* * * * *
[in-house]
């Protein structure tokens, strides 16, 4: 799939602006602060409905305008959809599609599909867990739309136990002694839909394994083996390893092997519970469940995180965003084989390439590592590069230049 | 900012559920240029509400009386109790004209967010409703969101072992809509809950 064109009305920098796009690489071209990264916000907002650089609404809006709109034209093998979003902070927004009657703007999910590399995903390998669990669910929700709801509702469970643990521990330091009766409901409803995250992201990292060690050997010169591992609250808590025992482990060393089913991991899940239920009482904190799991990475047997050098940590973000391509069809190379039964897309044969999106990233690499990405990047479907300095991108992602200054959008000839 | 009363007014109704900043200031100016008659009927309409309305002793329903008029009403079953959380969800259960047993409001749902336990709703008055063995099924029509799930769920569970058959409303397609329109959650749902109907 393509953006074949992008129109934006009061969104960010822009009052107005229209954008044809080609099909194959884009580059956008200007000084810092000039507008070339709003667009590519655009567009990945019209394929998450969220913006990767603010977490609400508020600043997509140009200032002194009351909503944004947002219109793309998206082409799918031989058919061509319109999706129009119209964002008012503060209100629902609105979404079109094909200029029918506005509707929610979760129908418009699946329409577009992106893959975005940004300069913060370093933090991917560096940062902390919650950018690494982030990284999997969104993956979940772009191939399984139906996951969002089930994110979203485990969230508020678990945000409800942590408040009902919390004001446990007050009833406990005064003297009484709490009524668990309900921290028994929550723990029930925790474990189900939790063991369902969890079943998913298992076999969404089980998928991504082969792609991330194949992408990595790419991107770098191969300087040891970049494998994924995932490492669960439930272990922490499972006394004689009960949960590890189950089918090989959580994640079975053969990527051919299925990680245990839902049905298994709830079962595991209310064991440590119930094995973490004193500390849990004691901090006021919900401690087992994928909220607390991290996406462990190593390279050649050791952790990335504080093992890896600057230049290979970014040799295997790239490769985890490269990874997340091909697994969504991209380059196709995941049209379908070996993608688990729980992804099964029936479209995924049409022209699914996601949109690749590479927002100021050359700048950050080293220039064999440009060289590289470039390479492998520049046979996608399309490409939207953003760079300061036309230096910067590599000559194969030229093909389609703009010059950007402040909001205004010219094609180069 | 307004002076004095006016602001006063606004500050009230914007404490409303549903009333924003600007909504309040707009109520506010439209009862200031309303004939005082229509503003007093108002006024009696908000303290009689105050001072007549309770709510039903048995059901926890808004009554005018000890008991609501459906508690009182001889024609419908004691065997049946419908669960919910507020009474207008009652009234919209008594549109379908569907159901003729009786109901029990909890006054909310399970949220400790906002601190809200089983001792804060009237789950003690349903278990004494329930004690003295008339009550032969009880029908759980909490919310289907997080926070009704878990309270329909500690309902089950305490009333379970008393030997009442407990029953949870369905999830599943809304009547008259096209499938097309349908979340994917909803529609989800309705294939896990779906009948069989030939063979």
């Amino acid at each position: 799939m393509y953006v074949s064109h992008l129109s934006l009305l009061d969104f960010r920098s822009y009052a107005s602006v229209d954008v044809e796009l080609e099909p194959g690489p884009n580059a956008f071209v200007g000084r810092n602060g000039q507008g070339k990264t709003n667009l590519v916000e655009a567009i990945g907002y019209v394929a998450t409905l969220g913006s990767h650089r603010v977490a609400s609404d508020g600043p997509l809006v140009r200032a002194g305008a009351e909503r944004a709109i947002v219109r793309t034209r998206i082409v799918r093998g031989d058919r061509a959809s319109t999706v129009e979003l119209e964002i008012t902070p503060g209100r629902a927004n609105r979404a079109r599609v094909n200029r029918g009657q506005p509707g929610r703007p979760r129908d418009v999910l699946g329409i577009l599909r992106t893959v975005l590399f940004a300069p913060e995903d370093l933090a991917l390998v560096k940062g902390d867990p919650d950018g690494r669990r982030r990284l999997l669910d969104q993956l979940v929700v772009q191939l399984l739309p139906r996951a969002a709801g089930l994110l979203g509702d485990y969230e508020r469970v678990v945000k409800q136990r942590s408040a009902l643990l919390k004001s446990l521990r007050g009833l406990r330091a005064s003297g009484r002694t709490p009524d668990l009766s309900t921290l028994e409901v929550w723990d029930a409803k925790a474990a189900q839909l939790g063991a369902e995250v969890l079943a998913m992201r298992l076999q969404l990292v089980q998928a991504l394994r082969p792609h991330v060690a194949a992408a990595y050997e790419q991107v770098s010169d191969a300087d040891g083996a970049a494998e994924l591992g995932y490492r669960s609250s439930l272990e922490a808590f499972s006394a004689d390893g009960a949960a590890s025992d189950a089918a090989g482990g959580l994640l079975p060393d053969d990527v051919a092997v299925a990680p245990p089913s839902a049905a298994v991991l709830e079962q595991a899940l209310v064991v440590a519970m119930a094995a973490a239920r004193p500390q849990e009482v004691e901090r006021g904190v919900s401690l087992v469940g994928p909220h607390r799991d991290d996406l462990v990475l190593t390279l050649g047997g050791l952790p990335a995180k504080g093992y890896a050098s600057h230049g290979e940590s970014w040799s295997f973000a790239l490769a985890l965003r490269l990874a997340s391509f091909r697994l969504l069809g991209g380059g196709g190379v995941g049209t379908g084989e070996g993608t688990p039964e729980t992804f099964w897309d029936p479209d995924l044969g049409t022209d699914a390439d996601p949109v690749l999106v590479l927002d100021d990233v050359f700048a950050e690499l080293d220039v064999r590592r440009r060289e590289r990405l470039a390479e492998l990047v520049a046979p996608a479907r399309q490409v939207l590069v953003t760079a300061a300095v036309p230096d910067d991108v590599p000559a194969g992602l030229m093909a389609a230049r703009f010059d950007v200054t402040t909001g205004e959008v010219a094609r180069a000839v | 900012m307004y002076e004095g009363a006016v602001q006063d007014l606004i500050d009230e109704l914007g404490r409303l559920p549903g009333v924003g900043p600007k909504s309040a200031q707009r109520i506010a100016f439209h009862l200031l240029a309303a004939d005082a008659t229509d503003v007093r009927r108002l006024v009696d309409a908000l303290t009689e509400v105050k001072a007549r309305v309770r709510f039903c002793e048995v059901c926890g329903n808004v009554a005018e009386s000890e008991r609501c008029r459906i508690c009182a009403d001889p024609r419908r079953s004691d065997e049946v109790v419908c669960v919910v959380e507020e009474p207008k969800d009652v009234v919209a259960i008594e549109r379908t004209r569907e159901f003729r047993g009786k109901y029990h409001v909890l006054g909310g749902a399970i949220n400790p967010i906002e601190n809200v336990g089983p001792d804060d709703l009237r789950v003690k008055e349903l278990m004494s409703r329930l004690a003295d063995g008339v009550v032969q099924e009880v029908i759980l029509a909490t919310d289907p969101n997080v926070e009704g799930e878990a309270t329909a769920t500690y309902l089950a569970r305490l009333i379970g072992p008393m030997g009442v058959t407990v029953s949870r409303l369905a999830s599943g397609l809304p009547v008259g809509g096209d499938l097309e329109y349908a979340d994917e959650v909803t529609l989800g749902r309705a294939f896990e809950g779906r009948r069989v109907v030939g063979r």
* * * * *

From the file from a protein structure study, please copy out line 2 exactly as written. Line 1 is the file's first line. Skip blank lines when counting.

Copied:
């Protein structure tokens, strides 16, 4: 799939602006602060409905305008959809599609599909867990739309136990002694839909394994083996390893092997519970469940995180965003084989390439590592590069230049 | 900012559920240029509400009386109790004209967010409703969101072992809509809950 064109009305920098796009690489071209990264916000907002650089609404809006709109034209093998979003902070927004009657703007999910590399995903390998669990669910929700709801509702469970643990521990330091009766409901409803995250992201990292060690050997010169591992609250808590025992482990060393089913991991899940239920009482904190799991990475047997050098940590973000391509069809190379039964897309044969999106990233690499990405990047479907300095991108992602200054959008000839 | 009363007014109704900043200031100016008659009927309409309305002793329903008029009403079953959380969800259960047993409001749902336990709703008055063995099924029509799930769920569970058959409303397609329109959650749902109907 393509953006074949992008129109934006009061969104960010822009009052107005229209954008044809080609099909194959884009580059956008200007000084810092000039507008070339709003667009590519655009567009990945019209394929998450969220913006990767603010977490609400508020600043997509140009200032002194009351909503944004947002219109793309998206082409799918031989058919061509319109999706129009119209964002008012503060209100629902609105979404079109094909200029029918506005509707929610979760129908418009699946329409577009992106893959975005940004300069913060370093933090991917560096940062902390919650950018690494982030990284999997969104993956979940772009191939399984139906996951969002089930994110979203485990969230508020678990945000409800942590408040009902919390004001446990007050009833406990005064003297009484709490009524668990309900921290028994929550723990029930925790474990189900939790063991369902969890079943998913298992076999969404089980998928991504082969792609991330194949992408990595790419991107770098191969300087040891970049494998994924995932490492669960439930272990922490499972006394004689009960949960590890189950089918090989959580994640079975053969990527051919299925990680245990839902049905298994709830079962595991209310064991440590119930094995973490004193500390849990004691901090006021919900401690087992994928909220607390991290996406462990190593390279050649050791952790990335504080093992890896600057230049290979970014040799295997790239490769985890490269990874997340091909697994969504991209380059196709995941049209379908070996993608688990729980992804099964029936479209995924049409022209699914996601949109690749590479927002100021050359700048950050080293220039064999440009060289590289470039390479492998520049046979996608399309490409939207953003760079300061036309230096910067590599000559194969030229093909389609703009010059950007402040909001205004010219094609180069 | 307004002076004095006016602001006063606004500050009230914007404490409303549903009333924003600007909504309040707009109520506010439209009862200031309303004939005082229509503003007093108002006024009696908000303290009689105050001072007549309770709510039903048995059901926890808004009554005018000890008991609501459906508690009182001889024609419908004691065997049946419908669960919910507020009474207008009652009234919209008594549109379908569907159901003729009786109901029990909890006054909310399970949220400790906002601190809200089983001792804060009237789950003690349903278990004494329930004690003295008339009550032969009880029908759980909490919310289907997080926070009704878990309270329909500690309902089950305490009333379970008393030997009442407990029953949870369905999830599943809304009547008259096209499938097309349908979340994917909803529609989800309705294939896990779906009948069989030939063979």